In the county of Lincoln is situated the parish of Stickney, from which the family derived its surname. "Stickney is a large village on the Boston road, distant eight and a half miles north of Boston station, three from New Bolingbrook and eight miles south-west of Spilsby; it is pleasantly situated on the borders of the East and West Fens, in the soke of Bolingbroke, Union of Spilsby, Lindsey division, and diocese of Lincoln. The living is a rectory, value £356, in the patronage and incumbency of the Rev. George Coltman. The church is dedicated to St. Luke, is a handsome building in the early English style; it consists of a lofty tower containing four bells, nave, aisles, and chancel and antique porch. The Wesleyans and Primitive Methodists have each a chapel. A school for the education of the poor was endowed, in 1678, by one William Lovell, who demised land at Winthrope, which produces a rental of £95 per year, together with two acres at Stickney, let for £5 per year. The master, Jonathan Adams, has a house, and an usher to assist in teaching the children. The population in 1841 was 895; the area in acres, including the Fen allotment, is 2,050; rateable value £3,629. Robert Cracroft, Esq., is lord of the manor. The charities amount to about £43 a year, for the benefit of the poor. It has navigation to Boston." [From the Post Office Directory of Lincolnshire, England, 1849.]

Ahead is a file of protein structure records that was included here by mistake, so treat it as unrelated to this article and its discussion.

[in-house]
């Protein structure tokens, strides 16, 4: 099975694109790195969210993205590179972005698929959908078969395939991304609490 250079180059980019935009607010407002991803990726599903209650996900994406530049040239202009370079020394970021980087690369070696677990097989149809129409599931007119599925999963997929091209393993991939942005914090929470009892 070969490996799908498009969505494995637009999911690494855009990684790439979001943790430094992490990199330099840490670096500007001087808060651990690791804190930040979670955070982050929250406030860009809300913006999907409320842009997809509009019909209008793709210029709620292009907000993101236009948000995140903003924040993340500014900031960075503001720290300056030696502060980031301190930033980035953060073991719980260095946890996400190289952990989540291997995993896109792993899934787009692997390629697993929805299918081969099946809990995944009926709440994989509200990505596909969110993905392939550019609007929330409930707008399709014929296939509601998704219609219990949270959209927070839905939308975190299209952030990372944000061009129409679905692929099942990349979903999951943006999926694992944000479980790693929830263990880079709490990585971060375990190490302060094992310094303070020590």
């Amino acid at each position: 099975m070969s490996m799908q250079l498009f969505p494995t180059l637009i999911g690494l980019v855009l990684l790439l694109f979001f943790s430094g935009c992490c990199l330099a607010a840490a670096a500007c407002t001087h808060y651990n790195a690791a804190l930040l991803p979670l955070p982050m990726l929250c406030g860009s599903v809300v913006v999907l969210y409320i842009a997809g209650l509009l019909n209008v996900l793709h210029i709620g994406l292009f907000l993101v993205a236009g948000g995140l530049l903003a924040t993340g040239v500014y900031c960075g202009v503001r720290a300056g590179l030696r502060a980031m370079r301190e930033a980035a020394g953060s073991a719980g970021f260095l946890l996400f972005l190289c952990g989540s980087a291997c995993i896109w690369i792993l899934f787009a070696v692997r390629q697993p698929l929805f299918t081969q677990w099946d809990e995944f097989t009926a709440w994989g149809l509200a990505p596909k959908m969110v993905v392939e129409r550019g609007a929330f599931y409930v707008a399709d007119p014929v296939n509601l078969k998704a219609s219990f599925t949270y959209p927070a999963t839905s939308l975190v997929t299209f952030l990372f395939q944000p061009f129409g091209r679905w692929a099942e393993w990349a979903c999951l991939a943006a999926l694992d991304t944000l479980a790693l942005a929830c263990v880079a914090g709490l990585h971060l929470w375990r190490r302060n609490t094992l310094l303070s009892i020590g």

Mr. Robert Stickney of New York City, while in Boston, England, in the spring of 1868, was called upon by an aged gentleman of the name of Stickney, who, struck by the similarity of name, and learning that he was from the United States, invited him to his house (built one hundred and fifty years before), in the place of Stickney, near by. He there saw the Coat of Arms of the family, and the gentleman gave him a view of the old Moat House, and the following information in his own handwriting, which he forwarded to me, May 26, 1868.
"This chantry was attached to the Guild of Saint Lawrence, the above represents the last portion of the building, it was called the Moat House and was taken down in 1836. The chantry was founded in 1362 in the parish of Leak near Boston. The walls of the Moat House were of stone and of great strength. On the chimney piece of one of the chambers were four shields, one of them quartering the arms of Hunston, Sutton, Stickney, Whiting, Gedney and Enderby. The other bore the arms of Hunston, Sutton, Stickney, Whiting, impaling those of Smith of Elsham. Various remains of gilding and ornamental work, showed that the room had been very handsomely got up."
"In the reign of Edward III, 1331, one hundred and thirty-one persons are taxed in Boston, of whom John de Tumby paid £4, the highest charge; among the names of the others, is John de Stickney, who paid about £1, a large sum in those days. This John de Stickney, or one of his family, was probably a member of the Guild of Saint Lawrence, from the Arms of Stickney being carved on the chimneypiece. [Extracted from the History of Boston and the neighborhood.]"
This gentleman expressed his belief that both the American family and his own, were connections, and derived their name and origin from the same source, and it is hoped that hereafter a fuller account of WILLIAM STICKNEY and his ancestors, than can be given from the scanty materials now obtained, may be procured.
At what time WILLIAM STICKNEY married, the surname of his wife, where he resided in England, and the date of the births or baptisms of his children, the name of the ship in which he embarked, as tradition says, at Hull, or the time of his arrival in Boston, New England, have not been ascertained.